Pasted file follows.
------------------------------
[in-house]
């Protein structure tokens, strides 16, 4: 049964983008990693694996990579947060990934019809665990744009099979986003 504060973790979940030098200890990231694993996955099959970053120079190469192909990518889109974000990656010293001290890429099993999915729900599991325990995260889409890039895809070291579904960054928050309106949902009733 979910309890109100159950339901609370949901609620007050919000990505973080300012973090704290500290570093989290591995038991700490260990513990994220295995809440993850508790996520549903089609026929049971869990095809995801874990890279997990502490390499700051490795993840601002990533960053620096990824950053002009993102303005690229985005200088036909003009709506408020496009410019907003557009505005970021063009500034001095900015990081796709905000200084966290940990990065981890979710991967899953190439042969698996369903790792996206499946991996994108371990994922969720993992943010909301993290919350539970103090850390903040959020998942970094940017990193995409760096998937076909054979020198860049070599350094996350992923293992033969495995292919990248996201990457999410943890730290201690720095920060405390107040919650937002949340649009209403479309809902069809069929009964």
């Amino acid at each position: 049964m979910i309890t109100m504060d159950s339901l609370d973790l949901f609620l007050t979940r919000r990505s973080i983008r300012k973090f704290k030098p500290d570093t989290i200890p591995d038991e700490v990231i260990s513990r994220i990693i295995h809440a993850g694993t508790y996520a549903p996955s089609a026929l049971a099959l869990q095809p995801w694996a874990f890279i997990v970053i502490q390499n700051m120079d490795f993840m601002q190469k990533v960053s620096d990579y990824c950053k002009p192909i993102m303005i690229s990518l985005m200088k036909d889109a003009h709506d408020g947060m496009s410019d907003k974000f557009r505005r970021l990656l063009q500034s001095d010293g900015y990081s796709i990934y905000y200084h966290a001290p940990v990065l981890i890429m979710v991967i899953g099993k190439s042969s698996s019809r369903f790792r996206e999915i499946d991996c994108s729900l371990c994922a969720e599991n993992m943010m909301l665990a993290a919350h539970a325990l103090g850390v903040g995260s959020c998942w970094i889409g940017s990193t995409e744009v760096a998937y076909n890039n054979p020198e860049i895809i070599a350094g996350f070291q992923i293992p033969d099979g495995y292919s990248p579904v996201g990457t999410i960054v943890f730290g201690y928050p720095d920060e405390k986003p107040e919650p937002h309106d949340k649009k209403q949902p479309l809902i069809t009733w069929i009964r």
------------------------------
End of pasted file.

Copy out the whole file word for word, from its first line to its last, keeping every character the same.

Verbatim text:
[in-house]
């Protein structure tokens, strides 16, 4: 049964983008990693694996990579947060990934019809665990744009099979986003 504060973790979940030098200890990231694993996955099959970053120079190469192909990518889109974000990656010293001290890429099993999915729900599991325990995260889409890039895809070291579904960054928050309106949902009733 979910309890109100159950339901609370949901609620007050919000990505973080300012973090704290500290570093989290591995038991700490260990513990994220295995809440993850508790996520549903089609026929049971869990095809995801874990890279997990502490390499700051490795993840601002990533960053620096990824950053002009993102303005690229985005200088036909003009709506408020496009410019907003557009505005970021063009500034001095900015990081796709905000200084966290940990990065981890979710991967899953190439042969698996369903790792996206499946991996994108371990994922969720993992943010909301993290919350539970103090850390903040959020998942970094940017990193995409760096998937076909054979020198860049070599350094996350992923293992033969495995292919990248996201990457999410943890730290201690720095920060405390107040919650937002949340649009209403479309809902069809069929009964």
């Amino acid at each position: 049964m979910i309890t109100m504060d159950s339901l609370d973790l949901f609620l007050t979940r919000r990505s973080i983008r300012k973090f704290k030098p500290d570093t989290i200890p591995d038991e700490v990231i260990s513990r994220i990693i295995h809440a993850g694993t508790y996520a549903p996955s089609a026929l049971a099959l869990q095809p995801w694996a874990f890279i997990v970053i502490q390499n700051m120079d490795f993840m601002q190469k990533v960053s620096d990579y990824c950053k002009p192909i993102m303005i690229s990518l985005m200088k036909d889109a003009h709506d408020g947060m496009s410019d907003k974000f557009r505005r970021l990656l063009q500034s001095d010293g900015y990081s796709i990934y905000y200084h966290a001290p940990v990065l981890i890429m979710v991967i899953g099993k190439s042969s698996s019809r369903f790792r996206e999915i499946d991996c994108s729900l371990c994922a969720e599991n993992m943010m909301l665990a993290a919350h539970a325990l103090g850390v903040g995260s959020c998942w970094i889409g940017s990193t995409e744009v760096a998937y076909n890039n054979p020198e860049i895809i070599a350094g996350f070291q992923i293992p033969d099979g495995y292919s990248p579904v996201g990457t999410i960054v943890f730290g201690y928050p720095d920060e405390k986003p107040e919650p937002h309106d949340k649009k209403q949902p479309l809902i069809t009733w069929i009964r």